I’ve lost my car in some strange, unknown place. I know it’s here somewhere, maybe a block away. Over there? Nope, not there. How about over here? Nothing works. I can’t Google it. I can’t connect to it with my iPhone (what’s an iPhone???). The button I press on the key fob results in no horn sound I can hear. I think I remember the landmarks, the lost road signs, but retracing my steps lead nowhere.
The only way out of this dilemma of tragic proportions is to wake up and realize this was only a dream. And I wake up and I realize that, no, this time, not a dream. Or maybe the dream isn’t over yet? I remain stuck.
Worse yet, everyone else around me is stuck too. We’re all looking for the same damn lost car and it’s just not here. It’s not anywhere. We’re nowhere.
If you’re not one of us lost souls, if you know the way out, please share it. Please share it right now. ¡Immediatamente!
Thanks for listening.
I texted my sister today to see how she and her husband were doing. They’re doing well under our current circumstances, working from home, social distancing, etc. I asked whether their church services had gone virtual, and offered help with Zoom this week so that’s available next Sunday.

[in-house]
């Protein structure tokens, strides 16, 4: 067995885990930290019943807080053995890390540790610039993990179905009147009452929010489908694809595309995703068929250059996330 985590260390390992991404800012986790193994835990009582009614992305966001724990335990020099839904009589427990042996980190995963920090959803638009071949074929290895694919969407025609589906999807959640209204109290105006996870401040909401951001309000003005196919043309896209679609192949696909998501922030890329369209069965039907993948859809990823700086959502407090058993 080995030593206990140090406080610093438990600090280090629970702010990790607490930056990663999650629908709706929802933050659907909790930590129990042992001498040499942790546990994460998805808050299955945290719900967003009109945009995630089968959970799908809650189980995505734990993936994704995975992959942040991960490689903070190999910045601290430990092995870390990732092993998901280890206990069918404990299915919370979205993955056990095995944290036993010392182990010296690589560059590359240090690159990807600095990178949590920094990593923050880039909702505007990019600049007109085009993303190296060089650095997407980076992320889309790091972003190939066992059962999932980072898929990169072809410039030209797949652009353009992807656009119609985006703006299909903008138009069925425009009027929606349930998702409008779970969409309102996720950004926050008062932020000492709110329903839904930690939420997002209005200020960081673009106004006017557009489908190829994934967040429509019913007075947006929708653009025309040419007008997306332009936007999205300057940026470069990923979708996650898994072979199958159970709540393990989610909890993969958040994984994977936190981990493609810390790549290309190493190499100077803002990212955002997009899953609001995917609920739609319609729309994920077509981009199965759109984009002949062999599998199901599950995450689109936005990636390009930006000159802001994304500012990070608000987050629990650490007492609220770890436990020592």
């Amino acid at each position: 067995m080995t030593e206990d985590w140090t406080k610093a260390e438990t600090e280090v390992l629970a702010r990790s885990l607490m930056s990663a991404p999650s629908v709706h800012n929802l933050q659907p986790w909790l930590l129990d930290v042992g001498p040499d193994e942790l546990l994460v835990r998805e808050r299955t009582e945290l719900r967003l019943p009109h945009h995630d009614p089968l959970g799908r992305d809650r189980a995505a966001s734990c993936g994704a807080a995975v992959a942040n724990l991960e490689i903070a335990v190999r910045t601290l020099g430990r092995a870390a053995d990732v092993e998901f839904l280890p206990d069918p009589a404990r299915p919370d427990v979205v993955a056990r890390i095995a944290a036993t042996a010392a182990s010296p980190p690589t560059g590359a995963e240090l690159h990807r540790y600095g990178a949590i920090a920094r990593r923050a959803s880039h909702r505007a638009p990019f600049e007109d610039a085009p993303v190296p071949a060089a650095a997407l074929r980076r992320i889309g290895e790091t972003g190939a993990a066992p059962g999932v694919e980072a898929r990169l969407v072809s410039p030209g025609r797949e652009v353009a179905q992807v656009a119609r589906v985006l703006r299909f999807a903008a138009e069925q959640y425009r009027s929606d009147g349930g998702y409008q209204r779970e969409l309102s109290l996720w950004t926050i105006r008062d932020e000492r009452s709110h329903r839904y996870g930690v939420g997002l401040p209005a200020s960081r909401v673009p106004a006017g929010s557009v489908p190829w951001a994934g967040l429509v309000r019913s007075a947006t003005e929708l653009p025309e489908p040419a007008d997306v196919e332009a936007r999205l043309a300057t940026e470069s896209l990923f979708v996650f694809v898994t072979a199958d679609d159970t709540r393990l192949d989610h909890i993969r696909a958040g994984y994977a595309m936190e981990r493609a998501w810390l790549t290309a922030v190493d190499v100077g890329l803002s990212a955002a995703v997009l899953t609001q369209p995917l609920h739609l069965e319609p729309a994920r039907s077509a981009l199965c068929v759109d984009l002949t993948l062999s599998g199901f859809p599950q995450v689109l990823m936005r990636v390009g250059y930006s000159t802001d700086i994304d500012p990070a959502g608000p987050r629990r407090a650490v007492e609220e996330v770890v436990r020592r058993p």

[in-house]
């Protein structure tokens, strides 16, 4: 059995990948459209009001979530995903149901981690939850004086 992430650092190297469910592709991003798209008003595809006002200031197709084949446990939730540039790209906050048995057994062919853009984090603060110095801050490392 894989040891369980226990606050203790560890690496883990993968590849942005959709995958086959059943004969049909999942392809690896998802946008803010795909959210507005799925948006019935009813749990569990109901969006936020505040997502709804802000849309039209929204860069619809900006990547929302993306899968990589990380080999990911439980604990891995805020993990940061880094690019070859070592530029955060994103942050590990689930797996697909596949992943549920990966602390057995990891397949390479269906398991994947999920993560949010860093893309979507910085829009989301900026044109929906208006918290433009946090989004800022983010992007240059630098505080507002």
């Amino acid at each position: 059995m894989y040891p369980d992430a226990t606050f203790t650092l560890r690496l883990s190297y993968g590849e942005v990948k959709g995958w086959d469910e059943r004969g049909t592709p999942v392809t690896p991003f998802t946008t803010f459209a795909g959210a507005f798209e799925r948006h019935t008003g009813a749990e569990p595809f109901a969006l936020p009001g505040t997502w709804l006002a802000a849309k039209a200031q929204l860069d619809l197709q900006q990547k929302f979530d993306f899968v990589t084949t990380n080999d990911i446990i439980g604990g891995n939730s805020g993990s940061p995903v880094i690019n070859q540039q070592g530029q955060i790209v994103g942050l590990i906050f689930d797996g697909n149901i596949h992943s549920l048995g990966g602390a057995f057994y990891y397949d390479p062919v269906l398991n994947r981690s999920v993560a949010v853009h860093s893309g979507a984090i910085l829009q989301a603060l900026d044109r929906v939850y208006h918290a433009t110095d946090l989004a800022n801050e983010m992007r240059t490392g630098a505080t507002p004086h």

I was thinking about my sister and brother-in-law. I wasn’t thinking about the fact that, as a church pastor and “first lady” in New Jersey, they were aware of and dealing with a lot of death among people they serve, people they know. I should have thought about that and was still surprised.
So I’m making “Just a Closer Walk With Thee” my #song4today. As Cory Henry says in response to “take us to church,” “It is Sunday!”
Governor Andrew Cuomo ended his presentation today with this story about how an upstate New York nursing home inspired him during a dark COVID-19 period. It’s under six minutes, and I encourage you to watch it.
Andrew Cuomo Press Conference - 12 April 2020 from Bill Berry on Vimeo.
Here’s some of what he had to say:
“And here a nursing home comes forward and says, ‘We want to lend you 35 ventilators to bring downstate.’ I tell you, for me, when I heard that, when I heard that news, with all this bad, all this negative, something inside me said, ‘You know, we’re going to be okay. We’re going to find our way through this.’ Because there is an inherent goodness in people that will surprise you, and they will rise to the occasion, and at the end of the day, goodwill win against bad. I believe that. And love will conquer all.’